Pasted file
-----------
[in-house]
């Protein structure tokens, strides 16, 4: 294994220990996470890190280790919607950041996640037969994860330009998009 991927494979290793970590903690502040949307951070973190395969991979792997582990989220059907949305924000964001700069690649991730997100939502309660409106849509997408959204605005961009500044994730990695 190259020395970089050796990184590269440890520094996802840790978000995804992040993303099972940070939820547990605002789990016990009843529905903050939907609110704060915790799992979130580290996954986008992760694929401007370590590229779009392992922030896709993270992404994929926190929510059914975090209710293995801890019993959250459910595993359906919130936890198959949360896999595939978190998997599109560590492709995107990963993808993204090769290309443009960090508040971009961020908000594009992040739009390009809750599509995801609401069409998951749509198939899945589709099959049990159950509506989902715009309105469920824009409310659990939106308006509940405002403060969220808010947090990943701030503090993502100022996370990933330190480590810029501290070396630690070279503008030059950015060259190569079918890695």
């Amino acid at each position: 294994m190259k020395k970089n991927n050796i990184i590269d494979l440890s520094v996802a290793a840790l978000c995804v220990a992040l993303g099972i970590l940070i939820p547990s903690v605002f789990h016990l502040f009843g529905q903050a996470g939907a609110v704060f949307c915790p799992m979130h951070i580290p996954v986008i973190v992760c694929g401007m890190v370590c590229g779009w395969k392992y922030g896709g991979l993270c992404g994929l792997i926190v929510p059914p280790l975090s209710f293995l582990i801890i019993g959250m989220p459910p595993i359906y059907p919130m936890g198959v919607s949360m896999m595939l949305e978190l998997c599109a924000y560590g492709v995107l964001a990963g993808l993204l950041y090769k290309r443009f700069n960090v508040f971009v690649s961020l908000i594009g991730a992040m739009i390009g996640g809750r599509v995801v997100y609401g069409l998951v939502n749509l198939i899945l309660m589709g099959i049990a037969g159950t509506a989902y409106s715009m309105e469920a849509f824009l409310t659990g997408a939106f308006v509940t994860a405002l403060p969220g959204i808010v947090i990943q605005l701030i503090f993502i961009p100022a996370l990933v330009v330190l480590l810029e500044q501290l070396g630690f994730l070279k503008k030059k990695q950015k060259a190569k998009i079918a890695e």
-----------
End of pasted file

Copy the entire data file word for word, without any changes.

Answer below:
[in-house]
């Protein structure tokens, strides 16, 4: 294994220990996470890190280790919607950041996640037969994860330009998009 991927494979290793970590903690502040949307951070973190395969991979792997582990989220059907949305924000964001700069690649991730997100939502309660409106849509997408959204605005961009500044994730990695 190259020395970089050796990184590269440890520094996802840790978000995804992040993303099972940070939820547990605002789990016990009843529905903050939907609110704060915790799992979130580290996954986008992760694929401007370590590229779009392992922030896709993270992404994929926190929510059914975090209710293995801890019993959250459910595993359906919130936890198959949360896999595939978190998997599109560590492709995107990963993808993204090769290309443009960090508040971009961020908000594009992040739009390009809750599509995801609401069409998951749509198939899945589709099959049990159950509506989902715009309105469920824009409310659990939106308006509940405002403060969220808010947090990943701030503090993502100022996370990933330190480590810029501290070396630690070279503008030059950015060259190569079918890695």
């Amino acid at each position: 294994m190259k020395k970089n991927n050796i990184i590269d494979l440890s520094v996802a290793a840790l978000c995804v220990a992040l993303g099972i970590l940070i939820p547990s903690v605002f789990h016990l502040f009843g529905q903050a996470g939907a609110v704060f949307c915790p799992m979130h951070i580290p996954v986008i973190v992760c694929g401007m890190v370590c590229g779009w395969k392992y922030g896709g991979l993270c992404g994929l792997i926190v929510p059914p280790l975090s209710f293995l582990i801890i019993g959250m989220p459910p595993i359906y059907p919130m936890g198959v919607s949360m896999m595939l949305e978190l998997c599109a924000y560590g492709v995107l964001a990963g993808l993204l950041y090769k290309r443009f700069n960090v508040f971009v690649s961020l908000i594009g991730a992040m739009i390009g996640g809750r599509v995801v997100y609401g069409l998951v939502n749509l198939i899945l309660m589709g099959i049990a037969g159950t509506a989902y409106s715009m309105e469920a849509f824009l409310t659990g997408a939106f308006v509940t994860a405002l403060p969220g959204i808010v947090i990943q605005l701030i503090f993502i961009p100022a996370l990933v330009v330190l480590l810029e500044q501290l070396g630690f994730l070279k503008k030059k990695q950015k060259a190569k998009i079918a890695e």